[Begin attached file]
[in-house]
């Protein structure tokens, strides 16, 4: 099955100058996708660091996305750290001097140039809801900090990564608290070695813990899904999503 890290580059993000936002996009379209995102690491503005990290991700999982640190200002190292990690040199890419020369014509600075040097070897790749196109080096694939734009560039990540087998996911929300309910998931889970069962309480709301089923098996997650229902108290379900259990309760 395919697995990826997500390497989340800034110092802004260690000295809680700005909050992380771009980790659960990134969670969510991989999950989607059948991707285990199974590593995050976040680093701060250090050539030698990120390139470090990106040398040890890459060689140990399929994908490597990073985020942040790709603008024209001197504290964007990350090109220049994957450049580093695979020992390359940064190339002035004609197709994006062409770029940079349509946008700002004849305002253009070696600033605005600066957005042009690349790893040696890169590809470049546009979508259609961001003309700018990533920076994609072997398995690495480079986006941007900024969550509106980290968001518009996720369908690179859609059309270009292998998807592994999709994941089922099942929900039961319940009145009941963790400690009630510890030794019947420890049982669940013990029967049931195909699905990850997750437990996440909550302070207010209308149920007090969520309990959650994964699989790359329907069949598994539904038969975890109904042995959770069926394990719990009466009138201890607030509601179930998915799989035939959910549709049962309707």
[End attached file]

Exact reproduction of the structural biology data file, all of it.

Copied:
[in-house]
């Protein structure tokens, strides 16, 4: 099955100058996708660091996305750290001097140039809801900090990564608290070695813990899904999503 890290580059993000936002996009379209995102690491503005990290991700999982640190200002190292990690040199890419020369014509600075040097070897790749196109080096694939734009560039990540087998996911929300309910998931889970069962309480709301089923098996997650229902108290379900259990309760 395919697995990826997500390497989340800034110092802004260690000295809680700005909050992380771009980790659960990134969670969510991989999950989607059948991707285990199974590593995050976040680093701060250090050539030698990120390139470090990106040398040890890459060689140990399929994908490597990073985020942040790709603008024209001197504290964007990350090109220049994957450049580093695979020992390359940064190339002035004609197709994006062409770029940079349509946008700002004849305002253009070696600033605005600066957005042009690349790893040696890169590809470049546009979508259609961001003309700018990533920076994609072997398995690495480079986006941007900024969550509106980290968001518009996720369908690179859609059309270009292998998807592994999709994941089922099942929900039961319940009145009941963790400690009630510890030794019947420890049982669940013990029967049931195909699905990850997750437990996440909550302070207010209308149920007090969520309990959650994964699989790359329907069949598994539904038969975890109904042995959770069926394990719990009466009138201890607030509601179930998915799989035939959910549709049962309707």